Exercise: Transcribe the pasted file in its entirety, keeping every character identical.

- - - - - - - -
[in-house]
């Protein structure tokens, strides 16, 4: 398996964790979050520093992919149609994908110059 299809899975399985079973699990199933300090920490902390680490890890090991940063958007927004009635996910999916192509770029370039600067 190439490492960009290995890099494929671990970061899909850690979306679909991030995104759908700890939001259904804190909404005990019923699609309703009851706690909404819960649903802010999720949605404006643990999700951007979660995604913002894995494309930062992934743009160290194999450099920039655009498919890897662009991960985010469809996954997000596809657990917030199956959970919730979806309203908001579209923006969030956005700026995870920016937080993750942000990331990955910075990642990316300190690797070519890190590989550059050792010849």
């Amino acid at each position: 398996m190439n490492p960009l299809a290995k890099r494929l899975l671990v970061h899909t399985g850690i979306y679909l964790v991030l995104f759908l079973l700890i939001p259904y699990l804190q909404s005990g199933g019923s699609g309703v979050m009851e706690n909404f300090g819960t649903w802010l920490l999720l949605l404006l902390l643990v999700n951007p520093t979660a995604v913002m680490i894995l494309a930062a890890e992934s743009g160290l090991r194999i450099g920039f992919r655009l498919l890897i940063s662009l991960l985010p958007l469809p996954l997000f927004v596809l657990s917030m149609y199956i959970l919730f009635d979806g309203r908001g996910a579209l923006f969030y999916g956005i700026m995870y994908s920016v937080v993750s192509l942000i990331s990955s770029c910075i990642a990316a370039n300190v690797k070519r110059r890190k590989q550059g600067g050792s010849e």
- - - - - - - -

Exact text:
[in-house]
């Protein structure tokens, strides 16, 4: 398996964790979050520093992919149609994908110059 299809899975399985079973699990199933300090920490902390680490890890090991940063958007927004009635996910999916192509770029370039600067 190439490492960009290995890099494929671990970061899909850690979306679909991030995104759908700890939001259904804190909404005990019923699609309703009851706690909404819960649903802010999720949605404006643990999700951007979660995604913002894995494309930062992934743009160290194999450099920039655009498919890897662009991960985010469809996954997000596809657990917030199956959970919730979806309203908001579209923006969030956005700026995870920016937080993750942000990331990955910075990642990316300190690797070519890190590989550059050792010849």
């Amino acid at each position: 398996m190439n490492p960009l299809a290995k890099r494929l899975l671990v970061h899909t399985g850690i979306y679909l964790v991030l995104f759908l079973l700890i939001p259904y699990l804190q909404s005990g199933g019923s699609g309703v979050m009851e706690n909404f300090g819960t649903w802010l920490l999720l949605l404006l902390l643990v999700n951007p520093t979660a995604v913002m680490i894995l494309a930062a890890e992934s743009g160290l090991r194999i450099g920039f992919r655009l498919l890897i940063s662009l991960l985010p958007l469809p996954l997000f927004v596809l657990s917030m149609y199956i959970l919730f009635d979806g309203r908001g996910a579209l923006f969030y999916g956005i700026m995870y994908s920016v937080v993750s192509l942000i990331s990955s770029c910075i990642a990316a370039n300190v690797k070519r110059r890190k590989q550059g600067g050792s010849e």